After 9/11, a new imperative took hold in law enforcement agencies across the country: it wasn’t enough to arrest and prosecute terrorists after an attack — the attack itself had to be prevented.
In pop culture, this mindset is often presented as an example of hubristic overreach by governments or people with authoritarian leanings. In Captain America: Winter Soldier, for instance, Nick Fury tells Cap about a new initiative to prevent attacks before they occur.
“The satellites can read a terrorist’s DNA before he steps outside his spider hole,” says Fury. “We’re gonna neutralize a lot of threats before they even happen.”
“I thought the punishment usually came after the crime,” responds Cap.
“We can’t afford to wait that long,” says Fury.
In the movie, the program to kill millions of people based on an algorithm in the hopes of saving billions turns out to be a terrible idea. It’s just one of dozens of fictional examples of how the illusion of perfect security distorts society by introducing impossible standards of safety at the expense of personal and social freedom.
Probably the most famous example of punishment before the crime is Minority Report, the Philip K. Dick story-turned-movie and one-season-and-done television series. In that universe, people are arrested for “pre-crime,” that is, crime that the government has determined they are about to commit but haven’t yet carried out. The turn comes — spoiler alert — when an agent tasked with enforcing pre-crime arrests becomes the target of the system – wrongly, at least from his point of view.
The obvious lesson here is that although the promise of total safety can be alluring, the unintended consequences can be far-reaching and disastrous.
Enter Hillary Clinton. (It should go without saying that Donald Trump is worse on this issue than Clinton, though this article will focus on her recent comments.)
On Thursday, Clinton accepted the Democratic nomination for President. In her speech, she made the following promises.
“I’ve laid out my strategy for defeating ISIS,” she said. “We will strike their sanctuaries from the air and support local forces taking them out on the ground.” Nothing controversial there.
Then, she stepped into the future. “We will surge our intelligence so we detect and prevent attacks before they happen,” she said.
Again, this philosophy, called “prevent” in law enforcement circles, isn’t new or unique to Clinton. It became a major FBI priority after 9/11, and was the theoretical foundation of some of the worst NYPD abuses that targeted Muslims all over the East Coast.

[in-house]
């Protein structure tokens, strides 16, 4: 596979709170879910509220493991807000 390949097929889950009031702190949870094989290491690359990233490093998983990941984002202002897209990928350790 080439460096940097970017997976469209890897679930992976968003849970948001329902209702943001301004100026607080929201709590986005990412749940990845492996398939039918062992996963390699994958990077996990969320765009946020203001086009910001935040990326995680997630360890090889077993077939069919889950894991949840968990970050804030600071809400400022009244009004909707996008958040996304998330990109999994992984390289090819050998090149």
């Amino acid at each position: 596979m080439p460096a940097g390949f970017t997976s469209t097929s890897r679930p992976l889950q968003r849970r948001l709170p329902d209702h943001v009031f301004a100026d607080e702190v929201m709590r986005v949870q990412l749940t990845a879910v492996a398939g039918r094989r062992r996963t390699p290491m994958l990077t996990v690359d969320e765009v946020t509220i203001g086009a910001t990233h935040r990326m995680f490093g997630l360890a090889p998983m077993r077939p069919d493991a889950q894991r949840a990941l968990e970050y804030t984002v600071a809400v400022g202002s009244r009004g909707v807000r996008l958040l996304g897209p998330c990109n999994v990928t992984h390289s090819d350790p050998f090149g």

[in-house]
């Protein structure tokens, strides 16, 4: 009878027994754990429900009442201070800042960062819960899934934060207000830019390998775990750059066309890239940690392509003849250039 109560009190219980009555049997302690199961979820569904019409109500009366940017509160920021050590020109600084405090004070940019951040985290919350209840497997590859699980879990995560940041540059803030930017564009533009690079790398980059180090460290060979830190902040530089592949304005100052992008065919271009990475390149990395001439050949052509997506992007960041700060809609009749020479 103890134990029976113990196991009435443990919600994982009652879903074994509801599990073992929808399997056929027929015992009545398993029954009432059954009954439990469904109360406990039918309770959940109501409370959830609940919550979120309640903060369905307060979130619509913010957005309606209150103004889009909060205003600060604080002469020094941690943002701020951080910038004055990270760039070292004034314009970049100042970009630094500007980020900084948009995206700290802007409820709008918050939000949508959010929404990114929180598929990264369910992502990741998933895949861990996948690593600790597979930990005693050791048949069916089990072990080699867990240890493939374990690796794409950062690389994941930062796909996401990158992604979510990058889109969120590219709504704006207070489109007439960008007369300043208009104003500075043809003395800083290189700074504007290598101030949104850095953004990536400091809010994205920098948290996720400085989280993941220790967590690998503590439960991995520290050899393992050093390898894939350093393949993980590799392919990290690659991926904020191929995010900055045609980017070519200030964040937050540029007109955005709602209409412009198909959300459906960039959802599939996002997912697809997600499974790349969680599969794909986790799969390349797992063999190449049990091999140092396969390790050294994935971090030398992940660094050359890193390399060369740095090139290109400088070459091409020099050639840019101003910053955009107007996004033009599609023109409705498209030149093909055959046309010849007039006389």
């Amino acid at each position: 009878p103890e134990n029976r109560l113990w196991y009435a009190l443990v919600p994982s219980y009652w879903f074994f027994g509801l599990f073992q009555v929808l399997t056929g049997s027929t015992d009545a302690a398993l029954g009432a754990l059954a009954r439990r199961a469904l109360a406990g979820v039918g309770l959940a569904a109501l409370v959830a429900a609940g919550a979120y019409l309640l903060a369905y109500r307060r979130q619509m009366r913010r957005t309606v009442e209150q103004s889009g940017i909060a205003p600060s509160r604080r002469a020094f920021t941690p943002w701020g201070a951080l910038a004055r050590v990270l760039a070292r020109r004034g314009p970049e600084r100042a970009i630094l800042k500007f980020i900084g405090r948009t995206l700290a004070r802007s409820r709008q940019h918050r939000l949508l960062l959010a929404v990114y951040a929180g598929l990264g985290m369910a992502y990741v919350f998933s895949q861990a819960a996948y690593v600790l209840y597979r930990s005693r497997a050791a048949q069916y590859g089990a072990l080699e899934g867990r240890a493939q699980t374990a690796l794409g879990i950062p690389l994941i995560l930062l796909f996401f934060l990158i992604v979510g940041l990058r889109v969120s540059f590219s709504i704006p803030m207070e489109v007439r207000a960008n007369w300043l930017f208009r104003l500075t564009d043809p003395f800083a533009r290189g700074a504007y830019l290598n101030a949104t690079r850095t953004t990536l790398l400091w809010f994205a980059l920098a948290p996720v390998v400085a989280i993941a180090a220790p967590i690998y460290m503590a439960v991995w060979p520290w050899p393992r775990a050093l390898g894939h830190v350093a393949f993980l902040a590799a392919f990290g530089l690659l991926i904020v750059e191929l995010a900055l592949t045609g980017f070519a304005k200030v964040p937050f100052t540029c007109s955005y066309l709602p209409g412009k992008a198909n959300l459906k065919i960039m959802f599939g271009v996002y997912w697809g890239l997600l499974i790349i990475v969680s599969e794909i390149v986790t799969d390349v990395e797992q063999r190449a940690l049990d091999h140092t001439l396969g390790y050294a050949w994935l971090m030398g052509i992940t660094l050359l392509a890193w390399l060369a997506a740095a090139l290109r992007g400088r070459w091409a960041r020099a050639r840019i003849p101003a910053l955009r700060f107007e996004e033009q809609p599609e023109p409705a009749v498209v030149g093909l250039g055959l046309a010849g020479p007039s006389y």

In the Obama administration, the catchphrase “Countering Violent Extremism” has become ubiquitous, and shares a lot with the “prevent” approach to policing. In a recent article in Psychology Today, J. Wesley Boyd offered a harsh critique of CVE, drawing parallels between the administration’s current approach and COINTELPRO, considered a period of large-scale abuse by the FBI in the 1960s and early ‘70s.
“Currently, the FBI, in collaboration with the National Institute of Justice, the Department of Homeland Security, and other government agencies, is again launching programs that are at best doomed — and at worst designed — to disrupt the Muslim communities in cities where they are launched,” Boyd writes.
“Under the umbrella term Countering Violent Extremism (CVE) the programs include attempts, with no basis in evidence, to predict who might some day become violent due to a passionate investment in a cause,” Boyd continues. “In the absence of evidence, the agencies are now asking people close to young Muslims to report to law enforcement, including local and federal enforcement agencies, on kids who they just think (note, without any knowledge of what the actual signs are) might be on a path towards extremism.”
Boyd’s critique of CVE can be equally applied to Clinton’s proposal of promising to “surge our intelligence” under the pretext of preventing future attacks. Determining who will engage in political violence is notoriously difficult, and relying on indicators like political speech and presumed thought patterns is both unconstitutional and unreliable.
A better approach involves attempts to minimize violence throughout society, whether based on political beliefs, misogyny, racism, or any other structure of oppression. Specifically focusing on Muslim youth, and the violence a small percentage may or may not commit, is both morally repugnant and tactically counterproductive. Similarly, it is a tragedy that Muslims are talked about in mainstream discourse primarily as “the best” people to report threats before they happen, as though Islam is little more than a counterterrorism tool. Even well-intentioned attempts to frame Islam as a religion of peace often fall into a bigoted framework that accepts violence committed by Muslims as a unique and existential threat to the United States.
With her most recent comments, Clinton has shown that she will continue to focus intelligence and law enforcement resources disproportionately on Muslims, while offering a nominally inclusive broader message. That is a mistake, both morally and tactically.
No one, not the FBI or the CIA or the NSA, has a crystal ball they can look in to determine who will engage in political violence. Neither do psychologists. “We do not read minds, and we know that none of us can predict the future,” concludes Boyd.
Captain America knew it. Hillary Clinton should know it too.